This guest post is written by Matt Murphy, President and CEO of Fusion92, a full-service marketing agency with a digital core that launched in 1999.
It’s fair to say that when it comes to product innovation, engineering has outpaced marketing. Over the last decade, technical innovation has accelerated dramatically, delivering new capabilities that would have been unthinkable only a few years ago, particularly in the mobile communications space. But while some consumers still camp out in front of stores to get their hands on the latest smartphone or tablet and others take pride in being the first in their group to download a new operating system, only a small subset of total consumers actually usea fraction of their new device’s capabilities.
That’s not because consumers and businesses don’t want to use innovative new features: It’s because they don’t know how to use them, and any attempt to address this knowledge gap will have to involve a significant change in consumer behavior. It’s not a failure of engineering – it’s a failure of marketing and education, and it must be addressed. The knowledge gap has profound implications for brands because consumers don’t value features they don’t use. Brands that find ways to elevate product feature adoption can find unprecedented stickiness by helping consumers see the value the brands are already delivering. They can also support continued innovation by driving demand.
Ways to Improve Feature Adoption
There are a number of ways marketers can get the word out on innovative new features. One key point is to realize is that the 80/20 rule comes into play: There is a subset of consumers who tend to be early adopters of new features. These early adopters can be influential with other consumers who are less likely to embrace new features on their own.
The challenge is to get early adopters to share the benefits of less-used product features. Rich media marketing in many forms can come into play here, with far-sighted brands promoting early adoption by using embedded video, links to consumer-generated tutorials on YouTube and reviews and sharing features linked to social media platforms like Facebook and Twitter.
Depending on the product, marketers can reach out to new customers to improve their experience and promote feature adoption in all these ways and more. Marketers can leverage consumer-created media by providing a platform for consumer-to-consumer education. Not only can such outreach efforts provide the needed training to promote feature adoption, they can drives sales since consumers who receive notification that a friend has recommended a product and embraced and positively reviewed new features are more likely to explore those products and features themselves.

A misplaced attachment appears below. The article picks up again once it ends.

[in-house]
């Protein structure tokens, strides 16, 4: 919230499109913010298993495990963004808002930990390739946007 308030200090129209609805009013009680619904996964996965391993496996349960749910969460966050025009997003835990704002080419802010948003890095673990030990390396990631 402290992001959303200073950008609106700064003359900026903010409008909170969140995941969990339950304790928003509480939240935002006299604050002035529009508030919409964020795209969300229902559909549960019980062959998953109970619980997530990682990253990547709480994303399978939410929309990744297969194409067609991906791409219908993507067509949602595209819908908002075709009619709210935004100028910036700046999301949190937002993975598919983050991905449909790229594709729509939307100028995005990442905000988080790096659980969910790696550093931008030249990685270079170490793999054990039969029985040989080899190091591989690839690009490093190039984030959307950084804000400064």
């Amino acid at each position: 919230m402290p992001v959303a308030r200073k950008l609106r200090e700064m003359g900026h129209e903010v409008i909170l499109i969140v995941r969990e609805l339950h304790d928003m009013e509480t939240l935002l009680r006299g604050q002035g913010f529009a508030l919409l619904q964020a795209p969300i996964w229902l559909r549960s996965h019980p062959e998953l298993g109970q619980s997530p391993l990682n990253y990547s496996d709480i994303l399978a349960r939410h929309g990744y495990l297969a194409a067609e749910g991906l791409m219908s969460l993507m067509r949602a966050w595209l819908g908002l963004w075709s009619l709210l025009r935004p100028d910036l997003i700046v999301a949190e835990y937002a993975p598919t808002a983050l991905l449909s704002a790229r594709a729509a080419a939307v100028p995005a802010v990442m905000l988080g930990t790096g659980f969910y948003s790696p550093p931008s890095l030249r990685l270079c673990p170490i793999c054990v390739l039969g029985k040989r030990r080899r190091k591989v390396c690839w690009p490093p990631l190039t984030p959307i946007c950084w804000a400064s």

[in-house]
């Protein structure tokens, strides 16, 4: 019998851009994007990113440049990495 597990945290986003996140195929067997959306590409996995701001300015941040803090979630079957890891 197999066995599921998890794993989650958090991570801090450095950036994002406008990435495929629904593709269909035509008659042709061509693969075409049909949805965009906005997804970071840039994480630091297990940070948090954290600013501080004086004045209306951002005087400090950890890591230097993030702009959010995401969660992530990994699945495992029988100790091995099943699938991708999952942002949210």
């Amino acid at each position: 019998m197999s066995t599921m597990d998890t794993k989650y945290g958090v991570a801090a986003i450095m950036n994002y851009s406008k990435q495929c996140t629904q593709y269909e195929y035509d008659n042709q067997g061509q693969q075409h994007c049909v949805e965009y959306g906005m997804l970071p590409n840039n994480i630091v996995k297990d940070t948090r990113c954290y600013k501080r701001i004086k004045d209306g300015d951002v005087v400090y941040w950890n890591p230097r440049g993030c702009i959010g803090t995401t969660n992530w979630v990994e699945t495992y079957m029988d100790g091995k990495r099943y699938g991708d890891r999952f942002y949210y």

Marketers can also play a greater role by realizing that their job is bigger than just getting the product name out there and driving initial sales – marketing professionals need to find new ways to educate consumers on specific product features. Rich-media marketing and education tools can play a major role in this effort too, giving marketers affordable ways to reach consumers and opportunities to better target potential and existing customers by focusing on platforms and venues designed for consumers with specific interests.
What’s at Stake
There’s a strong correlation between feature adoption and customer loyalty: Research shows that consumers who adopt and use specific technology features tend to assign higher value to the products they own and have a greater tendency to purchase products from that brand in the future. Feature adoption results in stickiness and repeat business.
It’s important for marketers to expand consumer knowledge about new product features to effect behavioral change, which can help manufacturers build customer loyalty and capture repeat business. Rich-media educational outreach, consumer-to-consumer communication platforms, social media and educational marketing strategies can all facilitate this process.
But the implications of lagging feature adoption go beyond market share and revenue generation: If consumers don’t understand product capabilities, a specific brand’s offerings will be undervalued, which is obviously a problem for that brand. But technical innovation itself may also be affected. Depressed demand for innovative features can result in a decreased focus on research and development, and that’s an issue that affects everyone.